3 Ways Retailers Must Change to Keep Pace With Omni-Channel Demands
The retail industry is facing a challenging transition period as rapid growth is accompanied by technological and operational change that is disrupting the entire sector. Mature social media models, widespread mobile device use and easy access to web resources are changing how consumers research and purchase items. In response, retailers are trying to refine their business processes, develop better methods to leverage digital technologies, and create more cohesive customer experiences. The result is an industry that is booming, but growing so quickly that few companies can keep up. Application development platforms are emerging to provide the digital transformation retailers need to get ahead of the competition by keeping pace with shifting consumer expectations.
The Shifting Retail Climate
The global retail industry is expected to grow by 15 percent between 2016 and 2021, Euromonitor International found. As the sector expands, traditional lines between different ways to shop are beginning to blur. People browse products on their smartphones while in a store. Shoppers buy an item online, but decide they’d like to pick it up at a brick-and-mortar location. The industry is changing in terms of where people shop, how they interact with brands, and how they discuss their retail experiences.
Businesses need to adapt around the new omnichannel retail reality. Application platforms play an instrumental role in helping retailers handle these changes. Three ways they accomplish this result are:
1. Create Cohesive Customer Journeys
The customer experience often centers around the relationship between expectations and service delivery. A retailer with a variety of locations, for example, will create a set of brand standards -marketing themes, product preferences, decor, customer service priorities, etc – that are common across all locations. Then, local or regional stores may make small tweaks within that framework to meet the expectations of their geographic markets. Either way, the in-store experience is designed to consistently meet customer demands in terms of both brand and location-specific shopping characteristics.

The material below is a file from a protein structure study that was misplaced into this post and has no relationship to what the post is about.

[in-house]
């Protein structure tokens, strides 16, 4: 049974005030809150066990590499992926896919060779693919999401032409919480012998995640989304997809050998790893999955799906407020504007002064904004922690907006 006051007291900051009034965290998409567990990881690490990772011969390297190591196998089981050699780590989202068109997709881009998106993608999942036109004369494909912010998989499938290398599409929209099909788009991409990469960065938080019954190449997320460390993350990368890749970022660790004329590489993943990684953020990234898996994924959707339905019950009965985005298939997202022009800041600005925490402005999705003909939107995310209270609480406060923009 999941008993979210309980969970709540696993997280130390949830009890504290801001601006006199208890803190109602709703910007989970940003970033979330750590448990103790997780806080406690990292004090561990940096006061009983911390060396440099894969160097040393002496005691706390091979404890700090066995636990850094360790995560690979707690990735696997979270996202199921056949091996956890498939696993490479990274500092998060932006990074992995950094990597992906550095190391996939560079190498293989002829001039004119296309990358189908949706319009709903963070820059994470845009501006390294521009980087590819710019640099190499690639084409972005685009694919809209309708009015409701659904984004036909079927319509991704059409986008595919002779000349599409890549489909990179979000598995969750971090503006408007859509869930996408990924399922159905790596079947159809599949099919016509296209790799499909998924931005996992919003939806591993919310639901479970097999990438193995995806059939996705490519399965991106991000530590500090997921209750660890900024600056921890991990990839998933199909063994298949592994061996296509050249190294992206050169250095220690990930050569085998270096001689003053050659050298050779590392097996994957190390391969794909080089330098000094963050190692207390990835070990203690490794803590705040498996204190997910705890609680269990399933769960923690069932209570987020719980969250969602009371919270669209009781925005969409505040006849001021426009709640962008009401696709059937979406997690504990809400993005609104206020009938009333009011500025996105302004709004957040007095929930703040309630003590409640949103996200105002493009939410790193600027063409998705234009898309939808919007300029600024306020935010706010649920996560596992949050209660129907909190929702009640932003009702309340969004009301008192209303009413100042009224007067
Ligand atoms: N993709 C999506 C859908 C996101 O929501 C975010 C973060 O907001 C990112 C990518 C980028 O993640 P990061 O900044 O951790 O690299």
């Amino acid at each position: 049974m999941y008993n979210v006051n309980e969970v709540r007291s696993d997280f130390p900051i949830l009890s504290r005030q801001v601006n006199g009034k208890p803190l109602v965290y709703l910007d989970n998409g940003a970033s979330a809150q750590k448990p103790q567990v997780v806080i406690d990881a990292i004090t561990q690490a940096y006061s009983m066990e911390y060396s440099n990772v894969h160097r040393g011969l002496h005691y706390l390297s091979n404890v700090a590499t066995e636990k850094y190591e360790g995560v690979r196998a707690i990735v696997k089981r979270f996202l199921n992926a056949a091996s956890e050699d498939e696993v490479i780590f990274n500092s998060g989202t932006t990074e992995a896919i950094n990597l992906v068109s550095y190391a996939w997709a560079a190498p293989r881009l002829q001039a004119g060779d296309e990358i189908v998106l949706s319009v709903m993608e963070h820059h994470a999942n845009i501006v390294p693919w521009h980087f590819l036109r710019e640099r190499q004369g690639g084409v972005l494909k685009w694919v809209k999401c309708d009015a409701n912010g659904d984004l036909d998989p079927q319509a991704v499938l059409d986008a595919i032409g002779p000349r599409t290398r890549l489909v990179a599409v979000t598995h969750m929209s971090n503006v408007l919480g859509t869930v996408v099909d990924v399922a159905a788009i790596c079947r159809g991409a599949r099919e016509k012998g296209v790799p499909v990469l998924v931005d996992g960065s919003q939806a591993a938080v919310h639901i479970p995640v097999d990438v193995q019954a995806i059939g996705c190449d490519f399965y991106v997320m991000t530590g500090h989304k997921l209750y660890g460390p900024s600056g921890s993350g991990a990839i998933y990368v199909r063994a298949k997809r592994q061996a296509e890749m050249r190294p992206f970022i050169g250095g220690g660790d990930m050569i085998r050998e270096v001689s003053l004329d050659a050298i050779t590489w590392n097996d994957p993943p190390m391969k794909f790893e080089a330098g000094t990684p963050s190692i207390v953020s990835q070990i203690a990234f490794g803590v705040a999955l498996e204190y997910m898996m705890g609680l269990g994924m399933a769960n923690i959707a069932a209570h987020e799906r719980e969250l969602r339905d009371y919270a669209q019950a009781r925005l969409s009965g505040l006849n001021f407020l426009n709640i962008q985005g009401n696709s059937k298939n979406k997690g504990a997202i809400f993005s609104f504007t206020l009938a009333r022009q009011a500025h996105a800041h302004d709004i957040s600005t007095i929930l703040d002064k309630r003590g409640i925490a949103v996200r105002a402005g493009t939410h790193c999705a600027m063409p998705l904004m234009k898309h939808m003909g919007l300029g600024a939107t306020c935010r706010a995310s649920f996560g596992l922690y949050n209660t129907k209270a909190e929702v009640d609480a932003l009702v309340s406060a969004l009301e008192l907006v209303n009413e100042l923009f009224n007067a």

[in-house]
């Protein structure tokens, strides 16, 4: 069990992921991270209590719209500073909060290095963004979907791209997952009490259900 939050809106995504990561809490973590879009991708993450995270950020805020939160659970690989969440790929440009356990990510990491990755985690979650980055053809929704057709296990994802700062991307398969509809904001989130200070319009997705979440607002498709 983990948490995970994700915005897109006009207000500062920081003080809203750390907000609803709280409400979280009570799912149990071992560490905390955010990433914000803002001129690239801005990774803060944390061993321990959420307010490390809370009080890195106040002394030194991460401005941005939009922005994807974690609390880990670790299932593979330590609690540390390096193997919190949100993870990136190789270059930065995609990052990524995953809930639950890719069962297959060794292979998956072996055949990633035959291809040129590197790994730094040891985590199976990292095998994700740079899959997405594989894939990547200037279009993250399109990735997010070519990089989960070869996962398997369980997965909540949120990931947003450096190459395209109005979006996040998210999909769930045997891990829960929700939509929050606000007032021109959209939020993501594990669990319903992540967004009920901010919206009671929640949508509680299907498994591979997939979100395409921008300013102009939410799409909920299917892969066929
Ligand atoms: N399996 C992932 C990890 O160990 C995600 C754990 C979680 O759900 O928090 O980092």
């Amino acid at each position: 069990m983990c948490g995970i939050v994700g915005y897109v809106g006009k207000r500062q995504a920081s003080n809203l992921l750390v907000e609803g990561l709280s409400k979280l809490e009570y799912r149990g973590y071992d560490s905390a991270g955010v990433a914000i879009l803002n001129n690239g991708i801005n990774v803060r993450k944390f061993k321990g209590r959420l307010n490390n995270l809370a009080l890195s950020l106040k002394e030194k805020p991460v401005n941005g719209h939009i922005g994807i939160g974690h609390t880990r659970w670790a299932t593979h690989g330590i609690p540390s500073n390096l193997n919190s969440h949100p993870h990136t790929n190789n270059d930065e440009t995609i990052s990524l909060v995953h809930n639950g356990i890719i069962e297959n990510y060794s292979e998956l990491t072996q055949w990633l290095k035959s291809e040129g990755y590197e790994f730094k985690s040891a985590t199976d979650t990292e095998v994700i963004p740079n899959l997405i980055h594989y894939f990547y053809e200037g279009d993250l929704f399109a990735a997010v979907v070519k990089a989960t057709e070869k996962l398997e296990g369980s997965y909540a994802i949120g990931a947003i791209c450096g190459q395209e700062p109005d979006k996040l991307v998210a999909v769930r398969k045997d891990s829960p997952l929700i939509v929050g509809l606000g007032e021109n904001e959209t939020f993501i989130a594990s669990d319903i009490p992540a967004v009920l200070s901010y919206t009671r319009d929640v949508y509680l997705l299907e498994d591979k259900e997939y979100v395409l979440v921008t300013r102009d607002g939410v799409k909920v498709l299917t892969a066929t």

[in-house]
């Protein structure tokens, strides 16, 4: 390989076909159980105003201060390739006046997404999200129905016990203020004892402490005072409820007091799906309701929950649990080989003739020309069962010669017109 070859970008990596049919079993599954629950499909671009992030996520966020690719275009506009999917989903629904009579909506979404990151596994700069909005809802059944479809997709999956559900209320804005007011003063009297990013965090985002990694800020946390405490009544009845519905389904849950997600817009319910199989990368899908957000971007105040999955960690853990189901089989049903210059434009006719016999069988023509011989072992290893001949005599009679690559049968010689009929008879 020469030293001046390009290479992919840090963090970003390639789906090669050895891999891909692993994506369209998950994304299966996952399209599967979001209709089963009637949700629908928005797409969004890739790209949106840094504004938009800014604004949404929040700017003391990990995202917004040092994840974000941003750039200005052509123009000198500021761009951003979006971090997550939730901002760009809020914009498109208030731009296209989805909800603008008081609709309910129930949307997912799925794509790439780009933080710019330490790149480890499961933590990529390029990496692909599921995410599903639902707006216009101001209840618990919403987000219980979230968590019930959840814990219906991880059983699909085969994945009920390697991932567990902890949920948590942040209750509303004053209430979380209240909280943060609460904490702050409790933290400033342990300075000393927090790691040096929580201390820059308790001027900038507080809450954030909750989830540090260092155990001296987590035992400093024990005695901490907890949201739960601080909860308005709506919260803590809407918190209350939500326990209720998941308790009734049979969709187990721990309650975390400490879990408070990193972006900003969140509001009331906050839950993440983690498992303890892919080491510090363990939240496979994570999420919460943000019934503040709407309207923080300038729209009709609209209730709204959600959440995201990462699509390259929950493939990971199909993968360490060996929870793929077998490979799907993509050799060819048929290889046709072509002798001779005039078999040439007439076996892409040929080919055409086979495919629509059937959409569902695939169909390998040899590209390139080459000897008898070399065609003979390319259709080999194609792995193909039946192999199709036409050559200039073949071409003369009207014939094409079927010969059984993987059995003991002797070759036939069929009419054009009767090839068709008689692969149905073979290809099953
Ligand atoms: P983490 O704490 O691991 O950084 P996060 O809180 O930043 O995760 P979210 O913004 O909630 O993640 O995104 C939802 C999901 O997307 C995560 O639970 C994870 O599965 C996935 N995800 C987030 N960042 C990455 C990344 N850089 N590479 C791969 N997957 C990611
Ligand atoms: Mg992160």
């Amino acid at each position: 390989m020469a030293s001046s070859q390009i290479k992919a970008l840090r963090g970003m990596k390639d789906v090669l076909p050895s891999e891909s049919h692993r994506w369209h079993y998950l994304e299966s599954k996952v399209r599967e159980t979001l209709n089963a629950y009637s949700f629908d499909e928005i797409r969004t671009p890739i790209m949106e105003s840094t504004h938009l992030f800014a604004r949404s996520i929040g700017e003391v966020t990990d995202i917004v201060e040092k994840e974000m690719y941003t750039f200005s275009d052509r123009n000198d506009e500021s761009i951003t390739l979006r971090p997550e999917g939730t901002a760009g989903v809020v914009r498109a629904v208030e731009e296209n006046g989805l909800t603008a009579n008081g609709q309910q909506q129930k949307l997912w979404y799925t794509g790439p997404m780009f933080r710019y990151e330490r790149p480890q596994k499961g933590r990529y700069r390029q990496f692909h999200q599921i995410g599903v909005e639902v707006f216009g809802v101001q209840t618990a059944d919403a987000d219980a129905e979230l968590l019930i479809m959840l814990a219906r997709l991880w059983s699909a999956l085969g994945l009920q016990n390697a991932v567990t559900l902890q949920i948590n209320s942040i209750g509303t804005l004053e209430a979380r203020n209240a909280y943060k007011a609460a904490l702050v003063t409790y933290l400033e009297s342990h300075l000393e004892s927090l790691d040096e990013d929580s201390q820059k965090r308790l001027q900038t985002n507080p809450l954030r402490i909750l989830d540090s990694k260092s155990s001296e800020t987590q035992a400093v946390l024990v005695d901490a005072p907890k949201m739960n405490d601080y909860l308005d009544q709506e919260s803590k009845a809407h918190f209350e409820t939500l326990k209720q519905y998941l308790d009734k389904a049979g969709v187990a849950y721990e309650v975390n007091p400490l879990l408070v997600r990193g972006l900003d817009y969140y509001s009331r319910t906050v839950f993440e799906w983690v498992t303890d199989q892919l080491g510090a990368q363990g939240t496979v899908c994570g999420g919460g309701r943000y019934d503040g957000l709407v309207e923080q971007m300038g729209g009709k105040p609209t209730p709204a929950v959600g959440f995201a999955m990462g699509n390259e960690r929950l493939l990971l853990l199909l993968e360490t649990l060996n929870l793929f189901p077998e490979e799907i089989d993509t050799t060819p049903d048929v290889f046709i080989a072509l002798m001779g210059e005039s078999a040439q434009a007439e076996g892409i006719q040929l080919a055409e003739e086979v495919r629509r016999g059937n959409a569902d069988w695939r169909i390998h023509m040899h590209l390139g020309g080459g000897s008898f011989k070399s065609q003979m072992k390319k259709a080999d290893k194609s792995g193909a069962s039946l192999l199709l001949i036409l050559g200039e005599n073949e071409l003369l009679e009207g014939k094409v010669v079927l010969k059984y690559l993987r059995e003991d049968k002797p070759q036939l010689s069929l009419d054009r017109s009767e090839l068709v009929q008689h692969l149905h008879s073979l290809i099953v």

“Retailers can’t segregate different types of interactions and experiences.”
The need to expand this same brand consistency to web channels is an established part of the e-commerce sector. However, the rise of the omni-channel shopping experience has created a great deal of more complexity. Brands can’t just support a customer via a web account and have a separate in-store account. Retailers can’t segregate different types of interactions and experiences. Instead, organizations must ensure that customer journeys are consistent and cohesive as consumers transition between different channels during interactions with brands.
Something as simple as having to repeat information about a shopping experience can turn customers away from a brand.
Any inconvenience is a major problem in today’s retail world. The Euromonitor International study mentioned earlier explained that convenience is becoming one of the primary customer demands in the retail industry as urbanization and an aging population come together to change the global socio-economic climate. The retailers that create strong customer journeys can offer convenience that stands out in the sector and fosters strong omnichannel experiences.
Ultimately, Euromonitor International explained that creating a truly seamless omnichannel experience is essential.
2. Establish Blended In-Store Experiences